Riddle enjoyed working with the film’s cast of established stars.

“Working with such professional actors like Susan Sarandon, Lea Thompson, John Hannah – they were all great people and really fun to work with,” he said. “Hopefully everyone walks away with a smile on their face and is happy.”

Frederick, Md. native Myles Massey, who plays Rad’s best friend, “Teddy Fryy,” said filming in Ocean City was “a great experience.”

“There was so much 80’s nostalgia going on here,” he said. “The buildings haven’t changed a bit. I come here for vacation sometimes and I really like skating around town. It has a really cool, beachy vibe.

“It’s a really good family movie and I hope it gives people that family feeling,” Massey said.

Producer Billy Peterson called Ocean City “the most generous, welcoming place you can imagine.”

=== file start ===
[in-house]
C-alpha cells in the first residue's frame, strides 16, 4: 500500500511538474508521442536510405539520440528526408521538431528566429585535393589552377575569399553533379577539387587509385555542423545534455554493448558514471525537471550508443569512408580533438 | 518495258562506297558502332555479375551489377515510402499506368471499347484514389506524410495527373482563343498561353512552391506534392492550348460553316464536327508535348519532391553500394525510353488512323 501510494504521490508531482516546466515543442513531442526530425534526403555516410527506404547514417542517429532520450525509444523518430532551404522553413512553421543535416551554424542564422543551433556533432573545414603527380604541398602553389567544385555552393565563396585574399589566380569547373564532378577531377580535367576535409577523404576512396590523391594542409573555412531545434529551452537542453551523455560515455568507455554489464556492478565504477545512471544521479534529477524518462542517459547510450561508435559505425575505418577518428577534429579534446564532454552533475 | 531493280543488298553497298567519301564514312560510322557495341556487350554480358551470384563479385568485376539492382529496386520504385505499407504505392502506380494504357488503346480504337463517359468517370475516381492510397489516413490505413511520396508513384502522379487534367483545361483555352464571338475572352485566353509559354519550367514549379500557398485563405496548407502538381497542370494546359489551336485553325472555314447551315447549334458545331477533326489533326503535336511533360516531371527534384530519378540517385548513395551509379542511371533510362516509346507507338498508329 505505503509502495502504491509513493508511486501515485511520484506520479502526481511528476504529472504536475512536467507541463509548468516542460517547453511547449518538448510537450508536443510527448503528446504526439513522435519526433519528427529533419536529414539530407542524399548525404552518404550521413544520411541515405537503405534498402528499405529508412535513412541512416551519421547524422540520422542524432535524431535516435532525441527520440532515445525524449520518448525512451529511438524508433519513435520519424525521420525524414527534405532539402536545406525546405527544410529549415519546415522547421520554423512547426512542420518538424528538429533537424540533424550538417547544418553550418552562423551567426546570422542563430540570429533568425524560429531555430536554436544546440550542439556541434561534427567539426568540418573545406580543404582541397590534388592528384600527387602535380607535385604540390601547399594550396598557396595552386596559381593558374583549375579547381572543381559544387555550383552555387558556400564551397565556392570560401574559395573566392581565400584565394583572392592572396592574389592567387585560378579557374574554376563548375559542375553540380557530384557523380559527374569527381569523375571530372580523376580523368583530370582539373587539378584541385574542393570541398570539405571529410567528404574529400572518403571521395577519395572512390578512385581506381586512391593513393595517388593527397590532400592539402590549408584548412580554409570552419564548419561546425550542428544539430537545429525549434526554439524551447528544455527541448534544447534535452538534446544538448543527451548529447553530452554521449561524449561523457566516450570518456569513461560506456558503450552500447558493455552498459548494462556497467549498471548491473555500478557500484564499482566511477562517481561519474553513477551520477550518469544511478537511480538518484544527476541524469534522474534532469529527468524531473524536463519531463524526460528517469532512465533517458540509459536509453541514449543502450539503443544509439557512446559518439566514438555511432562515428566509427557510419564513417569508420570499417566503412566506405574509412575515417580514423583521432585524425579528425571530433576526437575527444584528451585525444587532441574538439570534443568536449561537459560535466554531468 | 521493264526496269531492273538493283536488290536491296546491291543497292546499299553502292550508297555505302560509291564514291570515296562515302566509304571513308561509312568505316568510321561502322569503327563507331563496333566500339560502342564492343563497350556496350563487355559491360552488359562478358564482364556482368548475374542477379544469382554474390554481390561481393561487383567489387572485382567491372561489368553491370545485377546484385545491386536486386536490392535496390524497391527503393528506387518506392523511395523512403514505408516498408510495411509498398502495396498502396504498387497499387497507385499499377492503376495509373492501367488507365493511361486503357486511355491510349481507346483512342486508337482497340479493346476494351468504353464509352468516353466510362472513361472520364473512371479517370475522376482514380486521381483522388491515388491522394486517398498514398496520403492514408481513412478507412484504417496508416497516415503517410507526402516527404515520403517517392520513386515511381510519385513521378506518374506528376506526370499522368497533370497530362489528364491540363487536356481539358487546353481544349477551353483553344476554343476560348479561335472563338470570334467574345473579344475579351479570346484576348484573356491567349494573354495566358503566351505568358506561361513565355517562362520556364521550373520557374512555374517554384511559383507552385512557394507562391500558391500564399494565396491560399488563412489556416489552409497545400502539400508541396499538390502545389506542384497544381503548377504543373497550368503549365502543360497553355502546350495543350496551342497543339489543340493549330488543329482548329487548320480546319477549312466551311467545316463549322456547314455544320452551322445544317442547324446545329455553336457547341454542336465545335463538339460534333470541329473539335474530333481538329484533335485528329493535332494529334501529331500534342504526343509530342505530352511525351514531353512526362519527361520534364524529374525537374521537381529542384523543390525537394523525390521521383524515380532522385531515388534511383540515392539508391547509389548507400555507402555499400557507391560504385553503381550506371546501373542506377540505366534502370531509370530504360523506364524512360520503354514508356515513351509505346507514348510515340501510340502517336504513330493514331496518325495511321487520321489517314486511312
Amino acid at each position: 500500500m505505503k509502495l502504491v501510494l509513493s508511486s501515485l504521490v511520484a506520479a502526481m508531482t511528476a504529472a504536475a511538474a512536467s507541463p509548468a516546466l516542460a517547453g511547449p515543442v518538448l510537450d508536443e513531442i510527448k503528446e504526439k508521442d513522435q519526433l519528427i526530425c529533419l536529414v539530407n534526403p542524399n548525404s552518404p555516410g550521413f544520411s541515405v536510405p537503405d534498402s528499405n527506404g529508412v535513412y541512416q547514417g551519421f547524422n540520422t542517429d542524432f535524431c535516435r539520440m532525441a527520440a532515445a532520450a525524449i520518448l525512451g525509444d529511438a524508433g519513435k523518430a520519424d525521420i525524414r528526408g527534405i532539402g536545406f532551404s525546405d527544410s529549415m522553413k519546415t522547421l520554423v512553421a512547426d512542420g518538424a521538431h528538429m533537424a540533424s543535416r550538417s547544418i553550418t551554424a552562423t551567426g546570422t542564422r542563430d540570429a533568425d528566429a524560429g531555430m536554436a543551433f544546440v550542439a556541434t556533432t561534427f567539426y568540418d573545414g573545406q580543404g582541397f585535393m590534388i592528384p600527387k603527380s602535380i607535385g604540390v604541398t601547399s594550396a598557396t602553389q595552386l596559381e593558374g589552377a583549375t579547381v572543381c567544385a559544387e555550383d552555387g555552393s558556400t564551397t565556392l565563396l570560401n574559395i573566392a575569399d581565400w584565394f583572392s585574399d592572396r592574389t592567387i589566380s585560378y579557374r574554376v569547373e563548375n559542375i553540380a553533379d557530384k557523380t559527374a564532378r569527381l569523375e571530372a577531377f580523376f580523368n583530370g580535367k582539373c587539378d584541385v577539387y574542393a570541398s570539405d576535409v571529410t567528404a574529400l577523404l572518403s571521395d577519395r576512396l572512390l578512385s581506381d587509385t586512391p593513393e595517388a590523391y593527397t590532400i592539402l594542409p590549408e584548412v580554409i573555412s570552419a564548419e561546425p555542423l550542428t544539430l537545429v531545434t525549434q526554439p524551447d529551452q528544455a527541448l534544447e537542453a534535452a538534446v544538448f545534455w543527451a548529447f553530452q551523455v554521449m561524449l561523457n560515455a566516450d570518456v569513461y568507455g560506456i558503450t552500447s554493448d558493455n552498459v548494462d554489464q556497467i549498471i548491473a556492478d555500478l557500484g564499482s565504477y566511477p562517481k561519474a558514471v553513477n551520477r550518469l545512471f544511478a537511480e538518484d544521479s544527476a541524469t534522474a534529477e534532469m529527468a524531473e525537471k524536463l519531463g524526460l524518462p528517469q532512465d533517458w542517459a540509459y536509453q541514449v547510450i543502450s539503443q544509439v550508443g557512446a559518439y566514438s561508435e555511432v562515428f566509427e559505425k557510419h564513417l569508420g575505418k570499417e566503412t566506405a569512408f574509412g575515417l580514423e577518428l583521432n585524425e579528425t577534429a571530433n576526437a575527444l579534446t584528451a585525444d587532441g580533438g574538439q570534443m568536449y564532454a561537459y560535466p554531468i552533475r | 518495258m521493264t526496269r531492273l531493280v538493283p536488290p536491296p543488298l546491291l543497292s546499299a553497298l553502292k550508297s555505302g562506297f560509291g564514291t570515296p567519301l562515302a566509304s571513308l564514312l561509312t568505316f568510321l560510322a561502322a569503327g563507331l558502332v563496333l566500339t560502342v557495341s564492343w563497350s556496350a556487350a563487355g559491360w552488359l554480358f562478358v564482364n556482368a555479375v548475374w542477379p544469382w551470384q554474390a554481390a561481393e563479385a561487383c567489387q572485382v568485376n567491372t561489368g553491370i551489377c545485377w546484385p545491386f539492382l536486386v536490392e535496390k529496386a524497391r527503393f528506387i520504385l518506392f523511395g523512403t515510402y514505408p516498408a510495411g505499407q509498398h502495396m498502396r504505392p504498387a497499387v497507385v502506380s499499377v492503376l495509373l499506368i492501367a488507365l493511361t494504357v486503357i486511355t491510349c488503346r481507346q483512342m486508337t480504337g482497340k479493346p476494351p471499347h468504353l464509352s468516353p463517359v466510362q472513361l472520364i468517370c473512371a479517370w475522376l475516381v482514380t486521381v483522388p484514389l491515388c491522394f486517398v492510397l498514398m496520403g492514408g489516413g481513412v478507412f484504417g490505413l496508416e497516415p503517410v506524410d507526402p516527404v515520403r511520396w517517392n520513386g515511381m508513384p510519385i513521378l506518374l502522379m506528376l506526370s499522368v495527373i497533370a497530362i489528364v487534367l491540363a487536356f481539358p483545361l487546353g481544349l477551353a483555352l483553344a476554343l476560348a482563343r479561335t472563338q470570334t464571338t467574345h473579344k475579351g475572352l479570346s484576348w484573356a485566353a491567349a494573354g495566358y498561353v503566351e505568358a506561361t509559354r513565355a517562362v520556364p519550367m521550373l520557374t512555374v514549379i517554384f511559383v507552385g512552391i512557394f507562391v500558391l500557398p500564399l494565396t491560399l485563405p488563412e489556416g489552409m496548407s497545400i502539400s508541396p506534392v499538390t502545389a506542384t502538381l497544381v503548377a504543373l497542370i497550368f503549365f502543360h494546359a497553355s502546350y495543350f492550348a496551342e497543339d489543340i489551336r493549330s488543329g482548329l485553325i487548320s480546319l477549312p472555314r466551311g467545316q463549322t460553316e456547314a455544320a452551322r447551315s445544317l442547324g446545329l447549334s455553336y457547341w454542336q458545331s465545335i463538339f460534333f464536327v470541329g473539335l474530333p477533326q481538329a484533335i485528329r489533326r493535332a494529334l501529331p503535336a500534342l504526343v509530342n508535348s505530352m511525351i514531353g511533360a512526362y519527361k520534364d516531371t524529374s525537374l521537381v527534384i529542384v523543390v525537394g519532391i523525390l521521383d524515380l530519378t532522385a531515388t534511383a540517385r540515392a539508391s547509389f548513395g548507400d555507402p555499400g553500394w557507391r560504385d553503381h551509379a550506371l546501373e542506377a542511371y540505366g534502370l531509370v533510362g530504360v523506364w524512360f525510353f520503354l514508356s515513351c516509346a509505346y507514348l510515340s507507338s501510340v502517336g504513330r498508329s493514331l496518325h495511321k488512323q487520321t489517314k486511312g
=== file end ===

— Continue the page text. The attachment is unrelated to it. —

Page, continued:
“This was kind of a unique project to take advantage of a place in time,” he said. “Our art department really used what you see (in town).”

“We commented often that our set decoration was so minimal because apparently things haven’t changed here much since 1985,” said producer Jeffrey Allard. “Other than a couple Coke signs that we had to change here and there, everything that you see in the film is pretty much as it was. There’s a lot of vintage 1985.”

Peterson said the movie was “a fun, light-hearted ode to the eighties,” while Allard compared “Ping Pong Summer” to “The Karate Kid,” “The Way Way Back” and “National Lampoon’s Vacation.”

Writer/Director Michael Tully called the premier a “surreal” experience.

“I started writing this movie in 1992 when I was a senior in high school in Frederick, Md., so the fact that I’m looking at the marque at the Sun & Surf where I went to see ‘The Karate Kid’ in 1985 is a really great feeling.”

Tully said it was essential to film the movie in Ocean City.

“Sometimes producers say it’s going to cost too much money to film on location, but in the scheme of our production value and what we were trying to accomplish – I’d written so many scenes for Paul Revere’s Smorgasbord, for that Old Pro course, so inherently those things were built in.